Wildlife & Nature to See in June : Seal Pups
Wildlife to See in June : Seal Pups
The UK hosts very high numbers of seals and is crucial for their conservation. In fact the UK is home to around half of the total world population of Grey Seals (Halichoerus grypus), with the UK population having doubled in the last 50 years!
However, Grey Seals pups are born towards the end of the year and it is in fact our other resident species, the Common Seals (Phoca vitulina) that are currently having their pups and spending more time on land so it is a good time to see them with their rather cute pups!
Their name, with respect to the UK, is somewhat of a misnomer, whilst the population around our shores is approximately 40,000 they are in fact far less common than Grey Seals whose numbers are around 120,000. In world wide terms however, the name is correct, with world populations of Common Seals estimated to be around 500,000 against the Grey Seal’s estimation of less than 250,000. The two species are relatively easy to tell apart, not by colour as the names can perhaps suggest, but by their face shapes. Common Seals have much rounder faces, with shorter muzzles than the larger Grey Seal – arguably as adults they are perhaps the ‘cuter’ of the two. The photos below illustrate the face shapes.
Common Seals, whilst smaller than Grey Seals are still large marine mammals, with bulls being up to 1.9m and females up to 1.7m including their flippers. They vary somewhat in colour but tend to have spotted grey/brown fur.
Their diet consists mainly of a wide variety of fish including herring. sand eels, whiting and salmon, they are also partial to shrimps and squid. Whilst their hunting and feeding habits are not well understood but it is known that they can travel relatively large distances from their haul out spots to feed, often 40-50 km, though aside from these extended hunts tend to stay much closer to the shore, including many estuaries, giving rise to their other name of Harbour Seal. As perhaps expected they are superbly graceful and agile in the water and can dive to depths of around 50m in their hunt for prey, often staying underwater for 10 minutes.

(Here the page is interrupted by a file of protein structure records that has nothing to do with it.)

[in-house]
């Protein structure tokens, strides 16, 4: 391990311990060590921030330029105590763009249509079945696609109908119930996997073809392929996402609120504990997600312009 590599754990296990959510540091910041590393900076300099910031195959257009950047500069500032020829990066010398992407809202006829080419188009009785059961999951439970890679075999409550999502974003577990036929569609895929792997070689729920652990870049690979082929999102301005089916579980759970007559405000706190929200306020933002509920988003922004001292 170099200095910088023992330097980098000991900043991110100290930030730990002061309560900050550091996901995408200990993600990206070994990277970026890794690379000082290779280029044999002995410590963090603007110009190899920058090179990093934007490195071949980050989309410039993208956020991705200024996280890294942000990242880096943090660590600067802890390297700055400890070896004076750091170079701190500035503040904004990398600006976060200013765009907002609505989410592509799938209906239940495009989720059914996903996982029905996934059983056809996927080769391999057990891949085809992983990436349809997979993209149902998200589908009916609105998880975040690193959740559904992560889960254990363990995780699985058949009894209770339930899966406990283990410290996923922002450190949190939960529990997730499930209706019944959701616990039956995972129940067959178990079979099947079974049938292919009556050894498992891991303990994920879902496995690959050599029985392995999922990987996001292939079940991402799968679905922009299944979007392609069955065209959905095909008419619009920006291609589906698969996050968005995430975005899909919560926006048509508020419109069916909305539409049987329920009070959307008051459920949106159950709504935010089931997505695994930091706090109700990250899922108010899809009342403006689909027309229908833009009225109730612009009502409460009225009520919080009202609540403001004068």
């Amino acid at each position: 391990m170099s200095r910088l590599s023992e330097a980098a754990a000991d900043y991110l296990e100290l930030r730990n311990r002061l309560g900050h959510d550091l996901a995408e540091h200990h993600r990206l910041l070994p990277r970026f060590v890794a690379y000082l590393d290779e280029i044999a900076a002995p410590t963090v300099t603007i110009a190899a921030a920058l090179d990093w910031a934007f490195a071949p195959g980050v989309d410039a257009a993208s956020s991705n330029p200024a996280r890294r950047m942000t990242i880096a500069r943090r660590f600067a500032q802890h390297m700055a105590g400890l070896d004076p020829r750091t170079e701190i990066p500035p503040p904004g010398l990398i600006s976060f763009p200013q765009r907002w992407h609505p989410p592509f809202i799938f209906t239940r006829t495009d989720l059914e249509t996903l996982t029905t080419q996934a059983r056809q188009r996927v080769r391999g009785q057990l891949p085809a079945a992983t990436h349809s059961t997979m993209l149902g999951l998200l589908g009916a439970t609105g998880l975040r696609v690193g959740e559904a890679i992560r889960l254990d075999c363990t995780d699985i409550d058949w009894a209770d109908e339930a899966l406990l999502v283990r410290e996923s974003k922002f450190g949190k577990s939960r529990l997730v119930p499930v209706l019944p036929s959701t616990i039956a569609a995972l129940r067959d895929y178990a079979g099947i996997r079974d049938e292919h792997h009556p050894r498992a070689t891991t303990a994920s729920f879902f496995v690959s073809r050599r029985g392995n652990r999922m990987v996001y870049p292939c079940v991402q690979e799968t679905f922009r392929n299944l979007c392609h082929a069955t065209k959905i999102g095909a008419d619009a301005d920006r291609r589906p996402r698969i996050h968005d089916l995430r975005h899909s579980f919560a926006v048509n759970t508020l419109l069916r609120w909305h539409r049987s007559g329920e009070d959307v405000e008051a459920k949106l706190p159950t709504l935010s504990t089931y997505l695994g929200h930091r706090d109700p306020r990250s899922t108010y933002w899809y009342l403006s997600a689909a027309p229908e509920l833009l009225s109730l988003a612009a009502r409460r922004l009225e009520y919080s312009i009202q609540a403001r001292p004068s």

Common Seals do spend a relatively large amount of time out of the water on rocky shores and sand banks where they rest, give birth (unlike whales and dolphins), suckle their pups and moult. Courtship and mating take place underwater and lead to the birth of a single pup. Pups are very well advanced by the time they are born, weighing between 8-16kg at birth, and within a few short hours they are able to swim and dive. They are fed an extremely rich milk by their mothers and grow very rapidly, doubling their weight within the suckling period of around 4 weeks. After this period the cycle is ready to begin anew and the female is ready to mate once more. Common Seals moult in August and September.
The males play no part in rearing the pups, instead contesting with one another to increase further breeding opportunities.
There are numerous places to see these beautiful mammals around the country, including Blakeney in Norfolk (and more generally the North Norfolk coast), and a variety of locations in Scotland such as the Moray Firth, the Firth of Tay, the Orkney and Shetland Isles and some of the Hebridean Islands. At some of the Scottish Locations you may also see some of our other stunning ocean life such as dolphins, porpoises and even whales!
If you are able to travel to any of these locations then you are very likely to be rewarded with great views of the seals and their pups, and if fortune favours maybe something else as well!
Article by Andrew Crystal